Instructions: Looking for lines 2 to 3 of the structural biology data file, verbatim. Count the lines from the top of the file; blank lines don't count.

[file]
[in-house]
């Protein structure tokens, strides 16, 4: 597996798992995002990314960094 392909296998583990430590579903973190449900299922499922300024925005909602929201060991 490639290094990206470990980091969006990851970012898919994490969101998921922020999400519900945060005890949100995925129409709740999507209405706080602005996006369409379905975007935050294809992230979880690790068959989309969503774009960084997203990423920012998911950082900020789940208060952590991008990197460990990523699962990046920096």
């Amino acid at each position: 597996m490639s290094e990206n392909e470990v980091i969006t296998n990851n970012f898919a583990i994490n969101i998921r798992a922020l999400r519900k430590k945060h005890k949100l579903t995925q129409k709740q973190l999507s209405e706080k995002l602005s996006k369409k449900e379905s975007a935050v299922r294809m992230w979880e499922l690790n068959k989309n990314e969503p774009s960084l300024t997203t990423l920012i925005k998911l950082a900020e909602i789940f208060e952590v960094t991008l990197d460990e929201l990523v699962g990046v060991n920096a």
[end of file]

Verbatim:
């Protein structure tokens, strides 16, 4: 597996798992995002990314960094 392909296998583990430590579903973190449900299922499922300024925005909602929201060991 490639290094990206470990980091969006990851970012898919994490969101998921922020999400519900945060005890949100995925129409709740999507209405706080602005996006369409379905975007935050294809992230979880690790068959989309969503774009960084997203990423920012998911950082900020789940208060952590991008990197460990990523699962990046920096």
């Amino acid at each position: 597996m490639s290094e990206n392909e470990v980091i969006t296998n990851n970012f898919a583990i994490n969101i998921r798992a922020l999400r519900k430590k945060h005890k949100l579903t995925q129409k709740q973190l999507s209405e706080k995002l602005s996006k369409k449900e379905s975007a935050v299922r294809m992230w979880e499922l690790n068959k989309n990314e969503p774009s960084l300024t997203t990423l920012i925005k998911l950082a900020e909602i789940f208060e952590v960094t991008l990197d460990e929201l990523v699962g990046v060991n920096a």